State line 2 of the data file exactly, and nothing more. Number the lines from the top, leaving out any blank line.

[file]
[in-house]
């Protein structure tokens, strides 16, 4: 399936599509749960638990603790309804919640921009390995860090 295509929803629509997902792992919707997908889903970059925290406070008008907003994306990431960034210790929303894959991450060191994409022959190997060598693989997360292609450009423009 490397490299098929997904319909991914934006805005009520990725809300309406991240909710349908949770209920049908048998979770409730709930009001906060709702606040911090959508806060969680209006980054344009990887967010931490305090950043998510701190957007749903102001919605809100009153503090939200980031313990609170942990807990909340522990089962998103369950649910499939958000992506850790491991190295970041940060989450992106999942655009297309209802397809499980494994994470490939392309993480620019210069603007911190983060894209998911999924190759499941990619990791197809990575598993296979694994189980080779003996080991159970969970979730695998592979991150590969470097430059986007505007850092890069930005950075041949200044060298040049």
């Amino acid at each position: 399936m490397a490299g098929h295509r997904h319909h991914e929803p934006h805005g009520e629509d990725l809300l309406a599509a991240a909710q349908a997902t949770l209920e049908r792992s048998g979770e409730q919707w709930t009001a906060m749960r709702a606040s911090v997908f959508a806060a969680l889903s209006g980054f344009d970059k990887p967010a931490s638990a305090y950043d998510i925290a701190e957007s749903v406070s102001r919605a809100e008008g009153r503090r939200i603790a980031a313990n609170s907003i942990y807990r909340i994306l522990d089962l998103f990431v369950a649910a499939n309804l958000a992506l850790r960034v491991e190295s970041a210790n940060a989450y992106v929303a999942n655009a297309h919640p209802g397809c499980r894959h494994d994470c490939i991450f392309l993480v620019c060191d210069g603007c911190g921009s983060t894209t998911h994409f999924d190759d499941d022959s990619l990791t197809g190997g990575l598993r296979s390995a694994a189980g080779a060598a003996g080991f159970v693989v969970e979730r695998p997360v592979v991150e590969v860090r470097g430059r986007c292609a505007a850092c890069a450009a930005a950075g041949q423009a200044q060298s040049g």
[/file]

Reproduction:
């Protein structure tokens, strides 16, 4: 399936599509749960638990603790309804919640921009390995860090 295509929803629509997902792992919707997908889903970059925290406070008008907003994306990431960034210790929303894959991450060191994409022959190997060598693989997360292609450009423009 490397490299098929997904319909991914934006805005009520990725809300309406991240909710349908949770209920049908048998979770409730709930009001906060709702606040911090959508806060969680209006980054344009990887967010931490305090950043998510701190957007749903102001919605809100009153503090939200980031313990609170942990807990909340522990089962998103369950649910499939958000992506850790491991190295970041940060989450992106999942655009297309209802397809499980494994994470490939392309993480620019210069603007911190983060894209998911999924190759499941990619990791197809990575598993296979694994189980080779003996080991159970969970979730695998592979991150590969470097430059986007505007850092890069930005950075041949200044060298040049």